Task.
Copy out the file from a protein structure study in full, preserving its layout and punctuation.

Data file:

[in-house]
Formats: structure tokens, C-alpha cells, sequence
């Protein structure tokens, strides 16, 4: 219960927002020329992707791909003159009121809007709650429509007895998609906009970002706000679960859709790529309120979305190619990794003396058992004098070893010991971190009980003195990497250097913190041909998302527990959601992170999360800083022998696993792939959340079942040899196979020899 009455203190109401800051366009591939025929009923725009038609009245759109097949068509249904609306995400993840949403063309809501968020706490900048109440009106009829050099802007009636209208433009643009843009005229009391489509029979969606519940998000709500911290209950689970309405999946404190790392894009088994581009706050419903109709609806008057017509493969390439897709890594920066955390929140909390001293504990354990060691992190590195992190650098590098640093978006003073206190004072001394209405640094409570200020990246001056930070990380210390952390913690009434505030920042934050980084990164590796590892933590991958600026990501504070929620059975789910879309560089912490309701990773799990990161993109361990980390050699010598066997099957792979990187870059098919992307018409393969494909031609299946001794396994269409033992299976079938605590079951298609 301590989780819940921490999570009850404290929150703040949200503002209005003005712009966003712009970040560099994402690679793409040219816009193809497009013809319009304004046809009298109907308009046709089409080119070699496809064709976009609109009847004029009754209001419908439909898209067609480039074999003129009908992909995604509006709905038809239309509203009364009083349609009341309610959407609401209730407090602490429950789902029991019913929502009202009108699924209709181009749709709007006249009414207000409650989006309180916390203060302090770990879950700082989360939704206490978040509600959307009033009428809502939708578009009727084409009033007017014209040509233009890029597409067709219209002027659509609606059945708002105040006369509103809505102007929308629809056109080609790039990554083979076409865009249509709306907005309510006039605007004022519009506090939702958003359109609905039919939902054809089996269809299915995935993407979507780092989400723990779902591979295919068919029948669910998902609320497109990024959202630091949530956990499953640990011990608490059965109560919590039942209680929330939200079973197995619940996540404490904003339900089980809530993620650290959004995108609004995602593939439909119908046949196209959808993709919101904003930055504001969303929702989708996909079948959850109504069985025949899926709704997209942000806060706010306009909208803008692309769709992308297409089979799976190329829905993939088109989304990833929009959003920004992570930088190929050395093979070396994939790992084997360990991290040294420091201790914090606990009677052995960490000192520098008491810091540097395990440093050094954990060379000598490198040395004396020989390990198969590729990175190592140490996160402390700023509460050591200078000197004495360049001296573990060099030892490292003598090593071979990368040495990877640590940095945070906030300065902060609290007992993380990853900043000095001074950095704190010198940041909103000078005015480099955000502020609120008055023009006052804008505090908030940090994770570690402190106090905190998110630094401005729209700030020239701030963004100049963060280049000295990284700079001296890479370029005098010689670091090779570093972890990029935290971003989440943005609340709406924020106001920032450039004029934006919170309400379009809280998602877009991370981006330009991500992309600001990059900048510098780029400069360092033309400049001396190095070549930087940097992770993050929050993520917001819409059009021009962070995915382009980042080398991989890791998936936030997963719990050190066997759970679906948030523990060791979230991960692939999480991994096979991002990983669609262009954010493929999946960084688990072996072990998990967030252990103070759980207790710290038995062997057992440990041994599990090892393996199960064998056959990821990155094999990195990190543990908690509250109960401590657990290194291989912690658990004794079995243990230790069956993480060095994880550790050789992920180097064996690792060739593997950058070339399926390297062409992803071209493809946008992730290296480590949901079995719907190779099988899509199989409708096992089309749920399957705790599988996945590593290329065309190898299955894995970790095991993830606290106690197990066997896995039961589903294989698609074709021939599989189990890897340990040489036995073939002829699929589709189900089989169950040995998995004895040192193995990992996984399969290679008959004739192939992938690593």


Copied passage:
[in-house]
Formats: structure tokens, C-alpha cells, sequence
């Protein structure tokens, strides 16, 4: 219960927002020329992707791909003159009121809007709650429509007895998609906009970002706000679960859709790529309120979305190619990794003396058992004098070893010991971190009980003195990497250097913190041909998302527990959601992170999360800083022998696993792939959340079942040899196979020899 009455203190109401800051366009591939025929009923725009038609009245759109097949068509249904609306995400993840949403063309809501968020706490900048109440009106009829050099802007009636209208433009643009843009005229009391489509029979969606519940998000709500911290209950689970309405999946404190790392894009088994581009706050419903109709609806008057017509493969390439897709890594920066955390929140909390001293504990354990060691992190590195992190650098590098640093978006003073206190004072001394209405640094409570200020990246001056930070990380210390952390913690009434505030920042934050980084990164590796590892933590991958600026990501504070929620059975789910879309560089912490309701990773799990990161993109361990980390050699010598066997099957792979990187870059098919992307018409393969494909031609299946001794396994269409033992299976079938605590079951298609 301590989780819940921490999570009850404290929150703040949200503002209005003005712009966003712009970040560099994402690679793409040219816009193809497009013809319009304004046809009298109907308009046709089409080119070699496809064709976009609109009847004029009754209001419908439909898209067609480039074999003129009908992909995604509006709905038809239309509203009364009083349609009341309610959407609401209730407090602490429950789902029991019913929502009202009108699924209709181009749709709007006249009414207000409650989006309180916390203060302090770990879950700082989360939704206490978040509600959307009033009428809502939708578009009727084409009033007017014209040509233009890029597409067709219209002027659509609606059945708002105040006369509103809505102007929308629809056109080609790039990554083979076409865009249509709306907005309510006039605007004022519009506090939702958003359109609905039919939902054809089996269809299915995935993407979507780092989400723990779902591979295919068919029948669910998902609320497109990024959202630091949530956990499953640990011990608490059965109560919590039942209680929330939200079973197995619940996540404490904003339900089980809530993620650290959004995108609004995602593939439909119908046949196209959808993709919101904003930055504001969303929702989708996909079948959850109504069985025949899926709704997209942000806060706010306009909208803008692309769709992308297409089979799976190329829905993939088109989304990833929009959003920004992570930088190929050395093979070396994939790992084997360990991290040294420091201790914090606990009677052995960490000192520098008491810091540097395990440093050094954990060379000598490198040395004396020989390990198969590729990175190592140490996160402390700023509460050591200078000197004495360049001296573990060099030892490292003598090593071979990368040495990877640590940095945070906030300065902060609290007992993380990853900043000095001074950095704190010198940041909103000078005015480099955000502020609120008055023009006052804008505090908030940090994770570690402190106090905190998110630094401005729209700030020239701030963004100049963060280049000295990284700079001296890479370029005098010689670091090779570093972890990029935290971003989440943005609340709406924020106001920032450039004029934006919170309400379009809280998602877009991370981006330009991500992309600001990059900048510098780029400069360092033309400049001396190095070549930087940097992770993050929050993520917001819409059009021009962070995915382009980042080398991989890791998936936030997963719990050190066997759970679906948030523990060791979230991960692939999480991994096979991002990983669609262009954010493929999946960084688990072996072990998990967030252990103070759980207790710290038995062997057992440990041994599990090892393996199960064998056959990821990155094999990195990190543990908690509250109960401590657990290194291989912690658990004794079995243990230790069956993480060095994880550790050789992920180097064996690792060739593997950058070339399926390297062409992803071209493809946008992730290296480590949901079995719907190779099988899509199989409708096992089309749920399957705790599988996945590593290329065309190898299955894995970790095991993830606290106690197990066997896995039961589903294989698609074709021939599989189990890897340990040489036995073939002829699929589709189900089989169950040995998995004895040192193995990992996984399969290679008959004739192939992938690593």